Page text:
thank-you greaves, you've been a real help! I am new to Lacan, but have already seen immense possibilities in using his theories toward reading visual art. I feel very excited and enthusiastic. At 21, I know this is what I want to dedicate my life towards.
What I am really after is a psychanalytical or structuralist explanation of specific Surrealist paintings rather than a Marxist or Feminist perspective. I am also interested in the link between schizophrenia and creativity. My psychoanalytical approach is partly inspired by a profound dissatisfaction with the writing of art histories that I've already read. My premise is that creativity has, fundamentally, an unconscious origin. This comes from the Freudian idea that civilisation is primarily constructed on the act of sublimation - art especially. I will come back soon and ask some very important questions regarding Lacan and Surrealism, such as "does a Surrealist vision occupy the register of The Real?" and "where does the mind go? And why?" "Is the visual less contaminated by language?" "Is the canvas a kind of mirror?" Recurring objects and symbols, are they merely Jungian archetypes, Freudian condensations, or something more sinister? All I know is I "IDENTIFY" profoundly with de Chirico's empty plazas and *I don't know why.* So in a way its a kind of mystery that I wish to uncover, to discover something equally about myself and the mystery of art.
Thanks again!

perfume - 11/25/00 02:03:49 EST
As for the topic of art and it's rapport to psychoanalysis: Thursday at 8pm Alain Badiou will be reading from his article "Art and Philosophy' published in Lacanian Ink 17.
At Deitch Projects, 126 Wooster St., NY, NY 10012.

greaves - 11/24/00 18:21:45 EST
yes, patrick, there is some fine work out there regarding de Chirico's work. Also, let me add that i'm glad you checked into the site, because i find a majority of the participants here seem only to want to take about psychoanalyis proper, and steer away from topics such as art and, especially, literature. A noted exception to that is one Terry One, with whom I so often disagree, but from whom I have been given many an opportunity to pose a number of self-criticisms, or at least write on things which interest me and should conceiveably be up for general discussion on a website run by perfume. Anyhow, you will want to check out Hal Foster's book Compulsive Beauty. I had my major dissertation breakthrough while reading the chapter on the significance of the fantastic and the marvelous in surrealism. I'm not an art history student; in fact I'm writing on the 19th-century novel (the pre-history of surrealism). But for some reason i have always found art history (as practiced my Foster, as well as his various friends and friendly antagonists) to be much more useful than lit crit with regard to getting a grip on what is at stake, historically as well as structurally, in the novels i'm working on.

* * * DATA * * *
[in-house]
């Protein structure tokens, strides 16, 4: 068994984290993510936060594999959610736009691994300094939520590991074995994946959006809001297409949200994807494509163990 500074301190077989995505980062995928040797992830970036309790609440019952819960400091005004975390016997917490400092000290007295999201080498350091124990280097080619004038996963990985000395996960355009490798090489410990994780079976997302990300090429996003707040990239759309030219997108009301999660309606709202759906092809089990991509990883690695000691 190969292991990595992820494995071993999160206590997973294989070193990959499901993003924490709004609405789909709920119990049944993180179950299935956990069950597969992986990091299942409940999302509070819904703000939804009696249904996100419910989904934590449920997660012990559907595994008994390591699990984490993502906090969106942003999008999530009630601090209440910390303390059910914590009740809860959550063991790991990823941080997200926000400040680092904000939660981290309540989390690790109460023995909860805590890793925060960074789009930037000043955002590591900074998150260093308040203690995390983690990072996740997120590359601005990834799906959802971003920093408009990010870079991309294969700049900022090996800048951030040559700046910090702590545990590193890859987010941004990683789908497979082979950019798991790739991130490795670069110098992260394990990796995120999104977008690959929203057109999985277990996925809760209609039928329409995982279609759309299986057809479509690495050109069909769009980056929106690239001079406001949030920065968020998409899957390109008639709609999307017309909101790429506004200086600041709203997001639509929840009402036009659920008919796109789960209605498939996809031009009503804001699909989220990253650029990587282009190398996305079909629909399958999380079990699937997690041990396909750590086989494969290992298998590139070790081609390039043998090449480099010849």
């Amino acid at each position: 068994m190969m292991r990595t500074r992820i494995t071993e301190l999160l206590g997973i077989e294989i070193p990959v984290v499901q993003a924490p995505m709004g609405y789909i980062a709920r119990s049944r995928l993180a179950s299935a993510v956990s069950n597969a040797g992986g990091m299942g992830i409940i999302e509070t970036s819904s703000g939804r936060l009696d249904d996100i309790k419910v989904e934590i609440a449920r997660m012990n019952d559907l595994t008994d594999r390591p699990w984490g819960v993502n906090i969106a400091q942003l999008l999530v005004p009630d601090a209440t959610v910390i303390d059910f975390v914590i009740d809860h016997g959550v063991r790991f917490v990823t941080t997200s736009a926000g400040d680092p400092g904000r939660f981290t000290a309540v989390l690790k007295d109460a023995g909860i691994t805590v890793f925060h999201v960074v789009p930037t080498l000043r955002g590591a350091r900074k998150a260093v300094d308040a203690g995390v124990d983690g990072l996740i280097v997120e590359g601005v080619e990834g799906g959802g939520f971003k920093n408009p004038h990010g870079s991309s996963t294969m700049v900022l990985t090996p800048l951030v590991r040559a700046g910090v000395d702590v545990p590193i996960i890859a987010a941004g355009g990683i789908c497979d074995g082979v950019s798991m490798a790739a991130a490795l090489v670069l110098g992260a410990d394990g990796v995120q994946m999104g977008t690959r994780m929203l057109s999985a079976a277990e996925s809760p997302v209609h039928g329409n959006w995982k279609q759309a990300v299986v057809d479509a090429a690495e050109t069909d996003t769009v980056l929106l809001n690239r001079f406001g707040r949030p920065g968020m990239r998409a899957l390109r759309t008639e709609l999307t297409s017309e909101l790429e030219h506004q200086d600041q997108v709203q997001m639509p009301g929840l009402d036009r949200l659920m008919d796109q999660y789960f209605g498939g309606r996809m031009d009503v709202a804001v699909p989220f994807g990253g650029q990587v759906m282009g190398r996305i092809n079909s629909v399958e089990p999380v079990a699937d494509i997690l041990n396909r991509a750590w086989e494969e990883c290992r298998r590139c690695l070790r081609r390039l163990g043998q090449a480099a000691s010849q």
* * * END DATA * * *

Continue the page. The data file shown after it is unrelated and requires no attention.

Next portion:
What have you been reading that you have found helpful, and what is it that you WISH were out there to find? Perhaps some of us can be of assistance to you. By all means, though, do check out foster's book, as well as another by him which, though it deals not with surrealism but the avant-garde, may also be of interest to you--The Return of The Real. very nice introduction on how was shown by a child to "play" a robert morris installation.
Best of luck,

wynship - 11/24/00 18:07:53 EST
...that's funny, i thought it was surrealism that was inspired by psychoanalysis, and not vice-versa...

Patrick Wright - 11/24/00 16:59:37 EST
I was wondering if anyone could help me with a dissertation I'm writing. As a student of art history, I am considering the possibilities of a Lacanian reading of Surrealist paintings, in particular the alienation of Giorgio de Chirico's work. I am particularly interested in the object-fetishes and symbolism. I know Lacan moved in the Surrealist circles in the early days, but can anyone point me in the right direction to books discussing Lacan's views on visual art, or general psychoanalytical readings of the visual, i.e semiotics. Or, has anyone got any opinions on this?
Kind regards,

perfume - 11/24/00 01:15:26 EST
Orpheus, there is no fix time nor day for the chatroom...it is there for you to make dates whenever you want to talk to someone - one or more people.

Orpheus - 11/23/00 09:05:27 EST
Perfume: I have been to the chat site and found only the void. Is their a time (???) a day when it is less empty?

Orpheus - 11/23/00 09:00:38 EST